Sleep: it’s that thing you’re supposed to be doing instead of binge watching Game of Thrones, #JonWinsTheThrone. This is maybe the most neglected part of training, which is bananas to me since sleeping is literally my favorite thing to do.

Getting enough sleep is one of the easiest, yet most effective ways to accelerate your fitness goals.

It is sometimes said that sleep, along with diet and exercise, is one of the three cornerstones of a healthy, functioning body. However, it is definitely the least glamorous of the three. Our feeds are full of people’s workouts and diets, but posts about sleep habits don’t seem to generate as many clicks.

Today’s culture rewards an “I’ll rest when I’m dead” mentality, and we often see influencers spouting about #EverydayGrind and #NoDaysOff. But all that stress placed on the body is for nothing if you’re not recovering adequately.

Here’s a rundown of how sleep affects performance and muscle growth accompanied by photos of dogs, the true experts of sleep.

Fact: Working out actually improves your sleep quality. Try a Fitplan today and start catching quality zzzs.


How Sleep Affects Athletic Performance

Let’s talk about sleep’s relationship with athletic performance. How does sleep deprivation affect what you can do during your workouts?

We’ll start with good news for those athletes who like to replace a good night’s sleep with an extra cup of coffee in the morning:

One study found that sleep deprivation did not actually have an effect on cardiovascular and respiratory responses to exercise at varying intensities. Furthermore, there was no measurable effect on the aerobic and anaerobic performance capabilities of the subjects [1].

This is surprising since if you kept me up all weekend and told me to go for a run, I’d find a bush to hide in so I could take a nap.

Now for the bad news. If we look at the time to exhaustion, that is, how long it takes to fatigue and stop the exercise you’re doing, we see that the less sleep you get, the worse/shorter your time to exhaustion is [1].

Also, ratings of perceived exertion increased during exercise in sleep-deprived subjects, meaning that the same amount of work done rested felt harder when sleep deprived [1].

Although I’d say that self-torture is one of the main reasons certain people enjoy working out.


How Sleep Affects Muscle Growth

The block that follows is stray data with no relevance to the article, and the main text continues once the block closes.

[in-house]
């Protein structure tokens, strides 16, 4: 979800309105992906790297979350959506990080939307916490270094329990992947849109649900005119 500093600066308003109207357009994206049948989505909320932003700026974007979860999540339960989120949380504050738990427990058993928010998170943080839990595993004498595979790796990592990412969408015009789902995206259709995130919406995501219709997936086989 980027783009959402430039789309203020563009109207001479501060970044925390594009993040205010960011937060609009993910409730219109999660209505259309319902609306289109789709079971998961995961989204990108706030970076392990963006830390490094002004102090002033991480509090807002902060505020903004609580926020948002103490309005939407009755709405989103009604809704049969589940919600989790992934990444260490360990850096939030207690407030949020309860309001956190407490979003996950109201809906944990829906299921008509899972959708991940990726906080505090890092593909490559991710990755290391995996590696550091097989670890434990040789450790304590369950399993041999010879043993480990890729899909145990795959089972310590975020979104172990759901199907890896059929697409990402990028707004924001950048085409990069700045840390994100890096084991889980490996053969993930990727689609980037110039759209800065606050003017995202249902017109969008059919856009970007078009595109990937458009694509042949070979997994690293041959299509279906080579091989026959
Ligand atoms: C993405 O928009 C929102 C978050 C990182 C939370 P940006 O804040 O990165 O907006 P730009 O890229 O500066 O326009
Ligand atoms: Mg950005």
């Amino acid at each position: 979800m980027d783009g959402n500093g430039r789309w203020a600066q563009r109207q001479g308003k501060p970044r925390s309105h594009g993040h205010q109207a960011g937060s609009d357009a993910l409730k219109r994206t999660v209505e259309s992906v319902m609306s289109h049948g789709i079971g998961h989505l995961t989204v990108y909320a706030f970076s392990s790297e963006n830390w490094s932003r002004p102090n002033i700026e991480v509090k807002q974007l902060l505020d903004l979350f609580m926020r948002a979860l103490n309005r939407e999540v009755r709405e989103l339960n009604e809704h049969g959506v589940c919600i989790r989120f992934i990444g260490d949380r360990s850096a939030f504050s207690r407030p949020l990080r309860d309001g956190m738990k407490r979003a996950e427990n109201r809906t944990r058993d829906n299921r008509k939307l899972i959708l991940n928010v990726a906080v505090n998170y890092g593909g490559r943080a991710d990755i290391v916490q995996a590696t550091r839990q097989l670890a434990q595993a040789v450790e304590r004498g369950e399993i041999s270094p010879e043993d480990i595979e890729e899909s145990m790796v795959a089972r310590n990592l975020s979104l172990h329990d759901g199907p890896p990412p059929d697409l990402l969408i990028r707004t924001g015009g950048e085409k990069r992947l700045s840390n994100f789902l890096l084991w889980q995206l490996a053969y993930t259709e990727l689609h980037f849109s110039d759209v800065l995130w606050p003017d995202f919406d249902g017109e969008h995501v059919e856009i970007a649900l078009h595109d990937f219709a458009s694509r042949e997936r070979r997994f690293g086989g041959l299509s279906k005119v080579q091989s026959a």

Ok, so how does sleep deprivation influence your body’s physical response to training?

One 2010 study sought out the effects of sleep on body composition, and what percentage of body mass was fat versus muscle in people that maintain a moderate caloric deficit, i.e. eating fewer calories than they were burning [2].

Even though weight loss was the same, researchers found that sleeping about eight hours meant more fat loss and muscle retention when compared to sleeping only around five hours per day, which saw higher levels of muscle loss. This study found that the eight-hour group lost about 50% more fat than the five-hour group [2].

More research also supports the fact that sleep deprivation and restriction leads to negative effects on muscle retention and fat loss while in a calorie deficit [3].

If your fitness goal is to lose some weight and get a sexy six pack, remember, you need reps and rest.

You may think getting up at 4am to hit the gym and use the hashtag #riseandgrind on your Instagram is the ultimate MO, but you’re probably better off getting an extra hour of sleep and going a bit later.

I know #wellrested isn’t as catchy as #riseandgrind, but if you really care about your health, and not just projecting the image of a healthy, fit person on the internet, take your sleep seriously and do what you can to improve your sleeping habits.

It is a super easy and effective way to help your training. For most people, averaging seven to nine hours per night is a good place to start.

Works Cited:

1. Van Helder, T. & Radomski, M.W. Sports Medicine (1989) 7: 235.

2. Nedeltcheva, Arlet V et al. “Insufficient sleep undermines dietary efforts to reduce adiposity.” Annals of internal medicine vol. 153,7 (2010): 435-41. doi:10.7326/0003-4819-153-7-201010050-00006

3. Xuewen Wang, Joshua R Sparks, Kimberly P Bowyer, Shawn D Youngstedt, Influence of sleep restriction on weight loss outcomes associated with caloric restriction, Sleep, Volume 41, Issue 5, May 2018, zsy027,

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